“Heart Of The Revolution”
Written by Noah Levine
Published by Harper One
Appropriately, Noah Levine’s third book is less of a memoir than the first two. His previous books, “Dharma Punx” and “Against The Stream” have become staples in the Gen X Buddhist library.
“Dharma Punx”,his first book, was an in depth look at where Noah came from. From his childhood, teen years and into his adult life we see someone who not only blossoms into a beacon of compassion, but someone who bucks the typical idea of what you or I may have of what a Buddhist “should be”. His tattoos and rough exterior are not every day indicators that we are witnessing a true revolutionary lead his troops into battle. That said, his second book “Against The Stream” is consequently subtitled “A Buddhist Manual for Spiritual Revolutionaries”.
“Heart Of The Revolution” is less of a manual per say, but has a very similar tone to “Against The Stream”. He does get into more of the nitty gritty teachings, and explains them in his own way. His line by line break down of the Metta Sutta defies the established meaning, and sheds a different, and less religious light on one of the most important Sutta’s in Buddhism.
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Meditate And Destroy: A documentary on punk rock, spirituality and inner rebellion
Alive Mind/ Blue Lotus Films
By now, most of us have heard the name Noah Levine. You’ve probably even read one, or both, of his books “Dharma Punx” and “Against The Stream”. You may have even been to a retreat he has run or meditate regularly at his Against The Stream Buddhist Meditation Society (at least those on the West Coast might).
“Meditate and Destroy” is the brainchild of Sarah Fisher, Blue Lotus Films. The documentary follows Noah through various forms of media using some cool footage recorded directly from the online community of Second Life), telling his story of growing up a drunken and drug addled street punk, to his many times in juvenile hall/ incarceration and his growth in learning from those experiences now. If you’ve read the books he’s written, you pretty much know the story that is told, but “Meditate and Destroy” speaks a bit more intimately, as you actually hear and see Noah telling the story.
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From The New York Times
Every week, dozens of people, usually young and artfully scruffy, climb three creaky flights of stairs off this formerly gritty stretch of downtown Manhattan, a block from where CBGB, the hallowed hall of punk, once stood. Often shrouded in hoodies, inked with tattoos and studded with piercings, they look primed for a serious rock show, and perhaps a few related vices. But in a softly lighted loft, in earshot of the traffic’s roar, they instead find a spot on the floor, close their eyes and take long, deep breaths.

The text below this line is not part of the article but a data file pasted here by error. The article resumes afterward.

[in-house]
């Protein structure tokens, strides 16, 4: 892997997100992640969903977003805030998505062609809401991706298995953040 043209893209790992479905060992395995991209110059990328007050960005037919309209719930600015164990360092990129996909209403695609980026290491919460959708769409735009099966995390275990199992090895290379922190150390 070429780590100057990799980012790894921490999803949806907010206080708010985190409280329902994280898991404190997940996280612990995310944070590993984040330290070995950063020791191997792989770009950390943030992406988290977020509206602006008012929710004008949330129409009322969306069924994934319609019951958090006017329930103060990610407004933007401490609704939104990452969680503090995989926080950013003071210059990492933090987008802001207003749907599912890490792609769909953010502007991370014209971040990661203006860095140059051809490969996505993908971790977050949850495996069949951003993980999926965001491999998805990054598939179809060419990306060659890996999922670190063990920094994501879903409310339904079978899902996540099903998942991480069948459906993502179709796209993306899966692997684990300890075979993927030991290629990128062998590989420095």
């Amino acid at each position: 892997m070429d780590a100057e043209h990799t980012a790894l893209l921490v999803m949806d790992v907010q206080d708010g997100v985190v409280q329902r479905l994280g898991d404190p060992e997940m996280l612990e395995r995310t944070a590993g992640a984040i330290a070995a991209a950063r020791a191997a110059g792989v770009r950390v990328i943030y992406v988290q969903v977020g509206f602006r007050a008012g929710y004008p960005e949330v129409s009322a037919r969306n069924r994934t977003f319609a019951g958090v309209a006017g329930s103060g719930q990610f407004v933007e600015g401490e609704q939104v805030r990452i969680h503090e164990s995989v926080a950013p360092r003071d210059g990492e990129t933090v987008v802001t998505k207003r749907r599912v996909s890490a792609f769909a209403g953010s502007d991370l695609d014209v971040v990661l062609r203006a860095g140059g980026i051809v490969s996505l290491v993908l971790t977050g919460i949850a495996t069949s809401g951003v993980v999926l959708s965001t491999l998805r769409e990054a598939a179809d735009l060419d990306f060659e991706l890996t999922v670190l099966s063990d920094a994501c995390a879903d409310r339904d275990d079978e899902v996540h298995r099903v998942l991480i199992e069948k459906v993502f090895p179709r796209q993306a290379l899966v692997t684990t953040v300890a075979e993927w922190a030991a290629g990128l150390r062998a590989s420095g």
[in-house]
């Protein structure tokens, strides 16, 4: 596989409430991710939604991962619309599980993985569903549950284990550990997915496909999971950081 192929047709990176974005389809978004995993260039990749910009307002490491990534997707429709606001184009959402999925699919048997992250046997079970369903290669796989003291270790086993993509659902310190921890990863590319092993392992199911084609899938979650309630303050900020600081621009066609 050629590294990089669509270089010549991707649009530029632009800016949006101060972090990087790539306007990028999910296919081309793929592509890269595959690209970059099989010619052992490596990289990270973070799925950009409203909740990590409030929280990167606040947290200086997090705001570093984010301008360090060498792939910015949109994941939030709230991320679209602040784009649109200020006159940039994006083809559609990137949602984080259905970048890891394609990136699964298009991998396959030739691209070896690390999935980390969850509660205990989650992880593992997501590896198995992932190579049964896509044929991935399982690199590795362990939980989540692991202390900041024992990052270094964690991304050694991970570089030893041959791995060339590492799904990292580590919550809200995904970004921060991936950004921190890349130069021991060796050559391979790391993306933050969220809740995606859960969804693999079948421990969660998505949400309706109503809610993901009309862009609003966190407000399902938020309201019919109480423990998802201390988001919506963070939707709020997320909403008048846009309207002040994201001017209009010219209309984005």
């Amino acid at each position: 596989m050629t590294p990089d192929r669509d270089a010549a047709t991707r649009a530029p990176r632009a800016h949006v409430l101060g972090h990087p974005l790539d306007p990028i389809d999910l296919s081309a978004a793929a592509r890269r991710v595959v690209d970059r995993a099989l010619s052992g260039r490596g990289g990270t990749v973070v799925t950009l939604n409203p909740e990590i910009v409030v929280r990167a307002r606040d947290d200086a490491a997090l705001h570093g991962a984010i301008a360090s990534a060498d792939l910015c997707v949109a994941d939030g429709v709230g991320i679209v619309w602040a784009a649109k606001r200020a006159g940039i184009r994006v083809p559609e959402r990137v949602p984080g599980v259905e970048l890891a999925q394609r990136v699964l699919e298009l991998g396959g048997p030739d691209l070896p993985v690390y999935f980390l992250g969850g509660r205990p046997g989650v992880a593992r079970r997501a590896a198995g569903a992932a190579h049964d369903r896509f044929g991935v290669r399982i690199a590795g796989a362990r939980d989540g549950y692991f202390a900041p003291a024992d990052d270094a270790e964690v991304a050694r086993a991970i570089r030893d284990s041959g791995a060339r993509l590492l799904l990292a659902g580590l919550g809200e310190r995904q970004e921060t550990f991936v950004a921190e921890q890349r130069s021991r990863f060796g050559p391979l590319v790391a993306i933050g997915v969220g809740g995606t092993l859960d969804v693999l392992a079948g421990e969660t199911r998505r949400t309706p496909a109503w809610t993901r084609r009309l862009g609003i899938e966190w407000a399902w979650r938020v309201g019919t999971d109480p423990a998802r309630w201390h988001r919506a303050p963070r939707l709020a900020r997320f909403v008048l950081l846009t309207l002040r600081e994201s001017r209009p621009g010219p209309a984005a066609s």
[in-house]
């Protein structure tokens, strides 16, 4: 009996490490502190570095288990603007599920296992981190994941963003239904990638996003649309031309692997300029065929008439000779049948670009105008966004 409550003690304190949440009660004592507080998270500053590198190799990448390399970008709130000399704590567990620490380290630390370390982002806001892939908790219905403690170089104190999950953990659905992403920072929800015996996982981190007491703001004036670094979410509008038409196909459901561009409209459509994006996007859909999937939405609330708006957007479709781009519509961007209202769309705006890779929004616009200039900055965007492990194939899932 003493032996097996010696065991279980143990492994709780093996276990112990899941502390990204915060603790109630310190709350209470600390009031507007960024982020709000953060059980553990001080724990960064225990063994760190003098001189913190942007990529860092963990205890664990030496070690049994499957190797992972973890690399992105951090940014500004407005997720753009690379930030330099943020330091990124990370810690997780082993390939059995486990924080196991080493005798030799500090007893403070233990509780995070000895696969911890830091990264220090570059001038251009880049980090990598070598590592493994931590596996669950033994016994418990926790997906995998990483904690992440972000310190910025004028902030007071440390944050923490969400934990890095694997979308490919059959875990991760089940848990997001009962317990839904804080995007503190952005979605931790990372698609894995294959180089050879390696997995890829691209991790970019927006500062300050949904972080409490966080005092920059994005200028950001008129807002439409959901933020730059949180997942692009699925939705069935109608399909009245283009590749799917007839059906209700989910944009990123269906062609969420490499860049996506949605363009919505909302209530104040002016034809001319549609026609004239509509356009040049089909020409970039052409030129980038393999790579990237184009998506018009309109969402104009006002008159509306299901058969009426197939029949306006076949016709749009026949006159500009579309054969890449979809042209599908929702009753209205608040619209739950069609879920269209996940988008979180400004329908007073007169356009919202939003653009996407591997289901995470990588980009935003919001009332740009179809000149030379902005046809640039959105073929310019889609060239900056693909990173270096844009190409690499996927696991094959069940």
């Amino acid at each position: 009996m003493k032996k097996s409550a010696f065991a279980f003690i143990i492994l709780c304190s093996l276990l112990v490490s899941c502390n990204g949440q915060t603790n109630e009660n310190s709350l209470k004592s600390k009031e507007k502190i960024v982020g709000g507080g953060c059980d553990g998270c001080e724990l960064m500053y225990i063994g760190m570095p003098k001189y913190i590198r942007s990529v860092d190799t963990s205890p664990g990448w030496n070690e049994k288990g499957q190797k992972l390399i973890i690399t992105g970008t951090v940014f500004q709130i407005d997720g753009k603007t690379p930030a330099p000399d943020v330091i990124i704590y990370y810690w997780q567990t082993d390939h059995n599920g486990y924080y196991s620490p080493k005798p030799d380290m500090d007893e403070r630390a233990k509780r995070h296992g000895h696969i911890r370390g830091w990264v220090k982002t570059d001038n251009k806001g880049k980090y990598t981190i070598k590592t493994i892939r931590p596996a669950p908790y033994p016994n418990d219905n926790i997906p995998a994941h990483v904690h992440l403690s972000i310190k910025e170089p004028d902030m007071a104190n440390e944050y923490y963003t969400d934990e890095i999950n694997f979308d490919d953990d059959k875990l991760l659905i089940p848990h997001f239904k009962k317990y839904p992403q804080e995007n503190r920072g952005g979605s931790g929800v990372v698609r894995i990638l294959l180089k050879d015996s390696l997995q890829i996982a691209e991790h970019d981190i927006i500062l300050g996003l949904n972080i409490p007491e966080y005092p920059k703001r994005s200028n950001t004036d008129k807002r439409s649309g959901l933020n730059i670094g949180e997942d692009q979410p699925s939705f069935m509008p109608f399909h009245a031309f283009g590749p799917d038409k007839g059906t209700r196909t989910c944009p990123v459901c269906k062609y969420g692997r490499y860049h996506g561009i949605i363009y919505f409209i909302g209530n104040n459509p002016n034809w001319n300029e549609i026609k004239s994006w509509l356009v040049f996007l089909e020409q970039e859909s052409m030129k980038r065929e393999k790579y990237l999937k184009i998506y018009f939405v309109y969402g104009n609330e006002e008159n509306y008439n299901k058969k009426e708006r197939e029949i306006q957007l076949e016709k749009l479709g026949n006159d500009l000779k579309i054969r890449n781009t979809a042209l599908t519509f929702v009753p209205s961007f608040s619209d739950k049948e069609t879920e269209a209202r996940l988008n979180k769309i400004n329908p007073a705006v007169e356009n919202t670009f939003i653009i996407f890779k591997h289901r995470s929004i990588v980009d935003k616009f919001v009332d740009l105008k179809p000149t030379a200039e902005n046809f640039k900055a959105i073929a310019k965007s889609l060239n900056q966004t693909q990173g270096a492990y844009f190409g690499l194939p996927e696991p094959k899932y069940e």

Called Dharma Punx, the gathering is part of a nationwide Buddhism-based meditation network that is part Sid Vicious and part Dalai Lama.
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From Salon.com – Sitting cross-legged on a meditation cushion on the floor of a Bowery yoga studio, 29-year-old Ethan Nichtern — a community organizer, writer and Buddhist teacher — looked around at the roomful of 20- and 30-somethings.
“Remember the Road Runner versus Wile E. Coyote cartoons? In New York we often feel like a drugged-out version of Road Runner — running all over the place, but not getting anything done, right?”
The room nodded. What New Yorker doesn’t feel like Road Runner?
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This past Saturday, May 26th ’07, I attended an event hosted at a local yoga studio, The Sanctuary of Cape Cod. I was actually quite lucky to even know about the event. I had no idea it was happening, I stumbled upon it a few weeks back.
Noah Levine, author of “Dharma Punx” and his new book “Against The Stream”, came to studio to teach a class and some guided meditation. Earlier in the day he had taught up at the Plymouth location of The Sanctuary. There were 30+ somewhat people at the Plymouth class, only about 10 at the Cape Cod one. But, the class still went on. I arrived 10 minutes early, thinking I was actually going to be late due to the amount of traffic on the roads of Cape Cod on Memorial Day weekend (which is insane if you’ve never been here around this time). The 10 people at the class were so different from each other, meaning from all walks of life, it was nice to share the same room with them. It showed right off the bat that Buddhism and the teachings of the Buddha effect us all in one way or another.
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